A transitional phase, after the exit and before a new trading agreement, seems to have been accepted by all Brexiteer ministers. They had worried that this would be a slippery slope towards a soft Brexit or an eventual re-entry. And they were right to worry. As another blog here – http://www.inkspring.co.uk/blog/4590596332/Correxit-please/10792802 – set out, there is a real chance that a period of partial engagement with the EU will eventually develop into a form of associate membership, if that is what both the UK and the rest of the EU decide they want. Quite clearly some of those who voted Leave would regard this as a democratic betrayal, and they would have a point. (This is yet another reason why the referendum was such a bad idea: it asked far too simple a question, at one particular point in time, about a massively complex issue, and risks poisoning democracy by failing to deliver what it promised to resolve.) But it may well be that if this comes to pass, the majority of the electorate at that time would prefer such an outcome to any of the others available, having been exposed to some of the consequences of partial disengagement and alerted to the potential consequences of a fuller disengagement. There would still be a very good argument that democracy hadn’t been subverted, since the EU referendum question only asked whether the UK should leave the EU, not the terms on which it should leave (and by explicitly leaving the result as advisory rather than binding on Parliament, implicitly left it to Parliament to determine those terms). The difficulty would be that whatever the true constitutional position, many Leavers would feel that they'd been done over. But that may well be the case whatever the eventual outcome, given that it was never clear what a vote to leave actually entailed, so there are bound to be disappointed Leavers anyway. Resentment at perceived democratic failure may simply be something we have to live with.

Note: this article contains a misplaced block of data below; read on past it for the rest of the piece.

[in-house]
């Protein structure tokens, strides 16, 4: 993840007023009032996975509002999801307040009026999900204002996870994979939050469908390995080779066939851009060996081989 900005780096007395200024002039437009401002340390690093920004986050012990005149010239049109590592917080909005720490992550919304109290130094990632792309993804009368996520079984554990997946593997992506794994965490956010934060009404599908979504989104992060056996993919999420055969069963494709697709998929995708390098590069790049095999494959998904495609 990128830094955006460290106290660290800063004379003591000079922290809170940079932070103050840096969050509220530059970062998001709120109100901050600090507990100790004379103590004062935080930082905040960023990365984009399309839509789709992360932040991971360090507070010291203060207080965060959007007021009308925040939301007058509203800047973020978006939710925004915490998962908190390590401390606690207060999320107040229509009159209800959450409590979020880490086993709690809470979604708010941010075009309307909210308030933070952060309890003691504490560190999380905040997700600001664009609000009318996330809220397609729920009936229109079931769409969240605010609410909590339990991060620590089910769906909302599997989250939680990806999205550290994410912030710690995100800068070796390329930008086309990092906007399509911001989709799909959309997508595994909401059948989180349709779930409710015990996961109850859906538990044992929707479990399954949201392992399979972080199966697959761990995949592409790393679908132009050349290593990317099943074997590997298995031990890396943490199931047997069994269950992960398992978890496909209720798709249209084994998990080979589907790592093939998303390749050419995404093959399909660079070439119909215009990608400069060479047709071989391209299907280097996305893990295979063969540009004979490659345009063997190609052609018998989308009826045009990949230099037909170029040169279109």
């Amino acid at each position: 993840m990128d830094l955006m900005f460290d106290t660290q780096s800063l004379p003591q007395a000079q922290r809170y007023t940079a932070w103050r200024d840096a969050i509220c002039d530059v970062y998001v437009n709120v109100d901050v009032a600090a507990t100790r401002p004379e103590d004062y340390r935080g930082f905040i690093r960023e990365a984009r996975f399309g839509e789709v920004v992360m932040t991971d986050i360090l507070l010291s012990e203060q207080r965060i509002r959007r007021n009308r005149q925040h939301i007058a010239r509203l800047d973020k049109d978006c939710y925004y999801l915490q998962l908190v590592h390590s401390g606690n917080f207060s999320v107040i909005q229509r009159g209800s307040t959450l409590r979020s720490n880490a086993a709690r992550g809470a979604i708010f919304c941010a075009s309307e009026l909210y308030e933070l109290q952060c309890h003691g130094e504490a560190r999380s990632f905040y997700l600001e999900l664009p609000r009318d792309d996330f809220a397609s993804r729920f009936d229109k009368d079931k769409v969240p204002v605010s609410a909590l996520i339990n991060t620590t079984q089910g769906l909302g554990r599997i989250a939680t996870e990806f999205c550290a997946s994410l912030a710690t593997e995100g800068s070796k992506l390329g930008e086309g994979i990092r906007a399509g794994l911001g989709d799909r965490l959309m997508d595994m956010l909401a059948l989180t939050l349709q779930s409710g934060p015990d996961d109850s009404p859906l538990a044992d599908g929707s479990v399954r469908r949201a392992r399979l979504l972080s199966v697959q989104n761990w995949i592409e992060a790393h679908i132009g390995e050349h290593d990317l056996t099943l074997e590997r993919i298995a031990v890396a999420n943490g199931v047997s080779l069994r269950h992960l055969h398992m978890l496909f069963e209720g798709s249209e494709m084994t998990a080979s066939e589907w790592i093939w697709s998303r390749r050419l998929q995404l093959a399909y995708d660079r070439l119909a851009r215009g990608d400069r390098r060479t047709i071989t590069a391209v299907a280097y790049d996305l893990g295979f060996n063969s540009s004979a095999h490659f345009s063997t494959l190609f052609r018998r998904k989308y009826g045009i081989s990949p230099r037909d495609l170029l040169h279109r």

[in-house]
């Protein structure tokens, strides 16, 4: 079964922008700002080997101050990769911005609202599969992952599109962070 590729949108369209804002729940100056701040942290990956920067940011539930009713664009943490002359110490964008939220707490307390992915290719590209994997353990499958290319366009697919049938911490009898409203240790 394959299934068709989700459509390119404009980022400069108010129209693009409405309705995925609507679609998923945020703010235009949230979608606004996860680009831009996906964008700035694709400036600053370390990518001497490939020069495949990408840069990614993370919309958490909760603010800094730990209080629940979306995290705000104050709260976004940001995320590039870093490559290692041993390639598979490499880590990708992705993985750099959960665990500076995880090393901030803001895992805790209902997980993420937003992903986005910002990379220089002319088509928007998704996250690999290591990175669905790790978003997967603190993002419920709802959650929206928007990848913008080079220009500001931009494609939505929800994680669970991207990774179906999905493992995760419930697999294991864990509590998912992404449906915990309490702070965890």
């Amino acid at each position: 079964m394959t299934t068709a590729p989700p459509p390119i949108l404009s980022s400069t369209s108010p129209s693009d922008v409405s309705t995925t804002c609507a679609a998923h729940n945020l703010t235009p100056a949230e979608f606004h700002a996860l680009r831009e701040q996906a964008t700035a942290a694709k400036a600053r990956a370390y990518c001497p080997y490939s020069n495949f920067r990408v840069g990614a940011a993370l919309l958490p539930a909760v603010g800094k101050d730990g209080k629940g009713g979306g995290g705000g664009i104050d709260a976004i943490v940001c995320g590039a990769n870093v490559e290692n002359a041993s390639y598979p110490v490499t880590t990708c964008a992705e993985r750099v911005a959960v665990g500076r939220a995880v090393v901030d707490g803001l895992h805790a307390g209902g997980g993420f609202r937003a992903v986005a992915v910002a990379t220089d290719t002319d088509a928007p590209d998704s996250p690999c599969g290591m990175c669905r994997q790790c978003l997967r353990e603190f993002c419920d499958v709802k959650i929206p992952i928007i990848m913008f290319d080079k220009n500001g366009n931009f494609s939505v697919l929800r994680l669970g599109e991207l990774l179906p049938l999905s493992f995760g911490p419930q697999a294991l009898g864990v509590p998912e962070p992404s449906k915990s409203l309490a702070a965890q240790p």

In the 1970s, the UK was called the Sick Man of Europe. We’re not that sick now, at least not yet. Our economy has been doing okay, although it seems to be slowing, comparatively, which may well be caused, in part at least, by the prospect of Brexit. (Perhaps what has stopped a more severe economic slowdown since the EU referendum is a hope among businesses that the sort of semi-disengagement referred to above will be found once the politicians are forced to choose it.) But it is clear that the UK is not a happy place politically. Even the Brexiteers have lost their optimism, and are sliding into internecine conflict. As we now stumble towards a compromise that appears to suit neither Leavers nor Remainers, other EU countries regard us with pity (if they’re charitable) or amusement (if they’re less so) rather than anger. We picked a fight with Europe, and now we’re fighting with ourselves. It seems unnecessary now for the EU to punish us for leaving, so as to deter others, because they can leave it to us to do the job for them. There are unlikely to be many countries eyeing us enviously at the moment.
The blame game among Leavers is already beginning, and we haven’t even left yet. They will say that it’s not their fault that we ended up with the wrong sort of Leave. It wasn’t the Leave they voted for. There just wasn't the leadership. How could we have known it would be messed up so badly?
Well they could have thought about that at the time. There was always a good chance of a bad outcome. In fact, the Leavers have got the leadership they deserved. The rest of us will suffer alongside them, and we can just hope that something serviceable can be cobbled together from the ruins.